Persons travelling on South Sound may by now have seen the tinge of red that has highlighted the water along the seashore.
However there is no need for alarm, according to officials at the Department of Environment, as the occurrence is simply a result of mangrove leaves falling into the swamp, decomposing and draining across to the sea.
According to Senior Research Officer at DOE John Bothwell, most leaves produce some type of stain during the breakdown process. He added that Mangrove leaves in particular were more likely to release a stain/dye.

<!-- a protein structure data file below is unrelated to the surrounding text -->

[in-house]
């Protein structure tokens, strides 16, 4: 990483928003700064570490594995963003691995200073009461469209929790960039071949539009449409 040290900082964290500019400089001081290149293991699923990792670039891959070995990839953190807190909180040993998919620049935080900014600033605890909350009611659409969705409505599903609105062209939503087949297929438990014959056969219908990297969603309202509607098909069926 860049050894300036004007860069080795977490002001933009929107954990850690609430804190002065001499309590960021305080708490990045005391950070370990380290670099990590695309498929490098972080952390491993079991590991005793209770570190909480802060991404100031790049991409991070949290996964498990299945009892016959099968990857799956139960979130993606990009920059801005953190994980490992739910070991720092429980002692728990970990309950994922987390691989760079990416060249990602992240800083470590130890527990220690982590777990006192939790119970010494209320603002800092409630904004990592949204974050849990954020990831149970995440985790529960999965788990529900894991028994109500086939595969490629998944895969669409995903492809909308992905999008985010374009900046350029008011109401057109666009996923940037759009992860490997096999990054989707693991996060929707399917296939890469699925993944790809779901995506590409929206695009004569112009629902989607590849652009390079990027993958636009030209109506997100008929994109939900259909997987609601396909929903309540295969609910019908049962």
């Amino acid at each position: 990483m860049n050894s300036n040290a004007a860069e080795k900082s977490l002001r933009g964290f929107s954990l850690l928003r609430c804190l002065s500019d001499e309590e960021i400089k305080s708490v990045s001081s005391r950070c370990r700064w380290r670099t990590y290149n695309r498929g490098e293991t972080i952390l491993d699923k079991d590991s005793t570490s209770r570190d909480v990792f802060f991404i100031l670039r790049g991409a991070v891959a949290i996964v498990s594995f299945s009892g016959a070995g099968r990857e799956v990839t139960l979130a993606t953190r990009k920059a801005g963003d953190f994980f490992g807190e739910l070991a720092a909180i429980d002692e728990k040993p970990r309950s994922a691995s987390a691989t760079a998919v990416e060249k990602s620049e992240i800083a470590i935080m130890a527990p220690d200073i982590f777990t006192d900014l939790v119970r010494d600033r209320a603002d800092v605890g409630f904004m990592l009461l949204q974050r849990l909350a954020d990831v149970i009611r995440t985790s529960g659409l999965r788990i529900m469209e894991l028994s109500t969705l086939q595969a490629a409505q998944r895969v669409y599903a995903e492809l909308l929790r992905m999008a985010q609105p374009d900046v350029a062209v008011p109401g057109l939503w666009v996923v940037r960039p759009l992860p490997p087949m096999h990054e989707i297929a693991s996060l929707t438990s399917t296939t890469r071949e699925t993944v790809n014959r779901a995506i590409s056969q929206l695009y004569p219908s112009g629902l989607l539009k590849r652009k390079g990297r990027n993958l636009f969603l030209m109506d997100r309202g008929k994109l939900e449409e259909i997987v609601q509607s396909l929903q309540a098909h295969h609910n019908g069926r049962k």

Bothwell commented on the reason persons are now seeing the sea turn red when and where they may not have before. ‘This is due to culverts that have been installed to reduce flooding in a nearby housing development. As a result, the water drains more quickly. It was too subtle to see before but one can now observe it quite readily.’
He went on to say that there is nothing unnatural happening in the area, explaining that the water is simply more concentrated with stain in that spot and arriving there more rapidly than usual.